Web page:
Buffet's biggest mistake was getting involved with the Gates.
Hope history is kind to him.
You are a professor and you still don't get it?
Oscar Wilde 1898
"The majority of people spoil their lives by unhealthy and exaggerated altruism – are forced, indeed, so to spoil them. They find themselves surrounded by hideous poverty, by hideous ugliness, by hideous starvation. It is inevitable that they should be strongly moved by all this. The emotions of man are stirred more quickly than man’s intelligence; it is much more easy to have sympathy with suffering than it is to have sympathy with thought. Accordingly, with admirable, though misdirected intentions, they very seriously and very sentimentally set themselves to the task of remedying the evils that they see. But their remedies do not cure the disease: they merely prolong it. Indeed, their remedies are part of the disease.
They try to solve the problem of poverty, for instance, by keeping the poor alive; or, in the case of a very advanced school, by amusing the poor.
But this is not a solution: it is an aggravation of the difficulty. The proper aim is to try and reconstruct society on such a basis that poverty will be impossible. And the altruistic virtues have really prevented the carrying out of this aim. Just as the worst slave-owners were those who were kind to their slaves, and so prevented the horror of the system being realised by those who suffered from it, and understood by those who contemplated it, so, in the present state of things in England, the people who do most harm are the people who try to do most good; as charity also degrades and demoralises and creates a multitude of sins.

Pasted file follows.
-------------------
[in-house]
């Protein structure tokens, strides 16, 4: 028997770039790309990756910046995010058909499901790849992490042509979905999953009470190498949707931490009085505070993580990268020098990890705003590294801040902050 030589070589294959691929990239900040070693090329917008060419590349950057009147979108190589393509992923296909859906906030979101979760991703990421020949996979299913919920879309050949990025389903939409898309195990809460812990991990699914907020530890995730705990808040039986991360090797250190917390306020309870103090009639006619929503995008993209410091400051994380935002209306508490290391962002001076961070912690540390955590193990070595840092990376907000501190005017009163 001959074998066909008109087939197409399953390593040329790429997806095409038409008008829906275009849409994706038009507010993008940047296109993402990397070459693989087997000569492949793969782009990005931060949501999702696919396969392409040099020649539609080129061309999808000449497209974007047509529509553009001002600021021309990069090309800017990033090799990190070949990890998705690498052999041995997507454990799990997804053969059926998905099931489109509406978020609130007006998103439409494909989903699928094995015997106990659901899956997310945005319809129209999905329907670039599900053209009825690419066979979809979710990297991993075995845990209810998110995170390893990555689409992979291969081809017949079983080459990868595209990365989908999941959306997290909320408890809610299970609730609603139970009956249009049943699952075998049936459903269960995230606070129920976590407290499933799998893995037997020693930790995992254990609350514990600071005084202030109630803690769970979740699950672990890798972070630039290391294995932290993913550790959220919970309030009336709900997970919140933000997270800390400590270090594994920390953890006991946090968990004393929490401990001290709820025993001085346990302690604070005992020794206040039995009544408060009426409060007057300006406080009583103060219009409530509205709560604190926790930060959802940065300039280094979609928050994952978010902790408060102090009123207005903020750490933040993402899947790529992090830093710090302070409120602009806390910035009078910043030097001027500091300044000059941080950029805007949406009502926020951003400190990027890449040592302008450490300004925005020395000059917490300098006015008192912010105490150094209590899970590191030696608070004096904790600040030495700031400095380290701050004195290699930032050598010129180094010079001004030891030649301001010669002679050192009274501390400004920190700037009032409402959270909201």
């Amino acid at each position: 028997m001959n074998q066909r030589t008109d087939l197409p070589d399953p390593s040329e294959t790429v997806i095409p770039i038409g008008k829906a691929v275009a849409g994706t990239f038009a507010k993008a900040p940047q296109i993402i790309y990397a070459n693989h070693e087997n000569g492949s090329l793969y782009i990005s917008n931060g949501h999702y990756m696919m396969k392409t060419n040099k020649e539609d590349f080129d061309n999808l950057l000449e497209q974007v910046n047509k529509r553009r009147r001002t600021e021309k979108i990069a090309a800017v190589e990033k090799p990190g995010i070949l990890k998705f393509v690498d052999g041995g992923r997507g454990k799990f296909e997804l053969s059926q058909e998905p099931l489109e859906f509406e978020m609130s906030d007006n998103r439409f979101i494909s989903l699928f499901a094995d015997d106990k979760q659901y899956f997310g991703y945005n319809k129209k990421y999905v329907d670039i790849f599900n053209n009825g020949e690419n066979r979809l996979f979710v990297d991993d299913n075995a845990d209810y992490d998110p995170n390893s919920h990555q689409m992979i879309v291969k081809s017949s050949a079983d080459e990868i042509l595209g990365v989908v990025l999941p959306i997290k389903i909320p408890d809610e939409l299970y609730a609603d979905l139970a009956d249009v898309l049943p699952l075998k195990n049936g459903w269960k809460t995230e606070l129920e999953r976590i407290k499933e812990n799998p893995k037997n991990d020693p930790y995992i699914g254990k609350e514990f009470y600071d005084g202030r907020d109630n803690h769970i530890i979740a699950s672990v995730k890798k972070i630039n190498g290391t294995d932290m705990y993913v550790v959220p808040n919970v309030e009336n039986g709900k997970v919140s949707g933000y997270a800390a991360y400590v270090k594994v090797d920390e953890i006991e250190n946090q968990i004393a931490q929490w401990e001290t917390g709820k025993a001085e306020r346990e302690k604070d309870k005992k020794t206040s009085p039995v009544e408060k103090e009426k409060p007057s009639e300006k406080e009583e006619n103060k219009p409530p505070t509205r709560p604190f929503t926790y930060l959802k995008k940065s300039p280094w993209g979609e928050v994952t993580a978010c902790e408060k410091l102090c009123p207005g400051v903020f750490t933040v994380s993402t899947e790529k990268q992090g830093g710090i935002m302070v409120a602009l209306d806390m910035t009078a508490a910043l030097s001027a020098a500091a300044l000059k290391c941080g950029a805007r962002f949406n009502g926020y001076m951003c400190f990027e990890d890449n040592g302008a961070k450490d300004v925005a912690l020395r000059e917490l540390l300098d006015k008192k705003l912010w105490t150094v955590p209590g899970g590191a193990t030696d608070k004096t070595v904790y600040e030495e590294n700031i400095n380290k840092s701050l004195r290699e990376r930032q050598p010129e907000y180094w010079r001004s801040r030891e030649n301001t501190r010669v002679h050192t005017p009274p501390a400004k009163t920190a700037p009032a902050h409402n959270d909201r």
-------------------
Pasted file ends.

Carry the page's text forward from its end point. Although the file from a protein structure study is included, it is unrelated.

There is also this to be said. It is immoral to use private property in order to alleviate the horrible evils that result from the institution of private property. It is both immoral and unfair. In fact any man who submits to the deprivations of private property must be extraordinarily stupid, to begin with"
What is private property?
Let us go back even further to Jean Jacques Rousseau, and The origins of inequality 1754
“The first man who, having fenced in a piece of land, and said "this is mine," and found people naïve enough to believe him, that man was the true founder of civil society. From how many crimes, wars, and murders, from how many horrors and misfortunes might not any one have saved mankind, by pulling up the stakes, or filling up the ditch, and crying to his fellows, “Beware of listening to this impostor; you are undone if you once forget that the fruits of the earth belong to us all, and the earth itself to nobody.”
A nobleman; is the freeman who opposes tyrants and has earned his freedom....as no one is going to hand it to you.
What mental gymnastics are involved in opining the loss of our humanity, while thanking god for another genocidal war criminal as president?
The extinction of all life will be caused by psychotic delusional denial
you cant take it with you,but geez what a scorecard he amassed.
A truly amazing human being!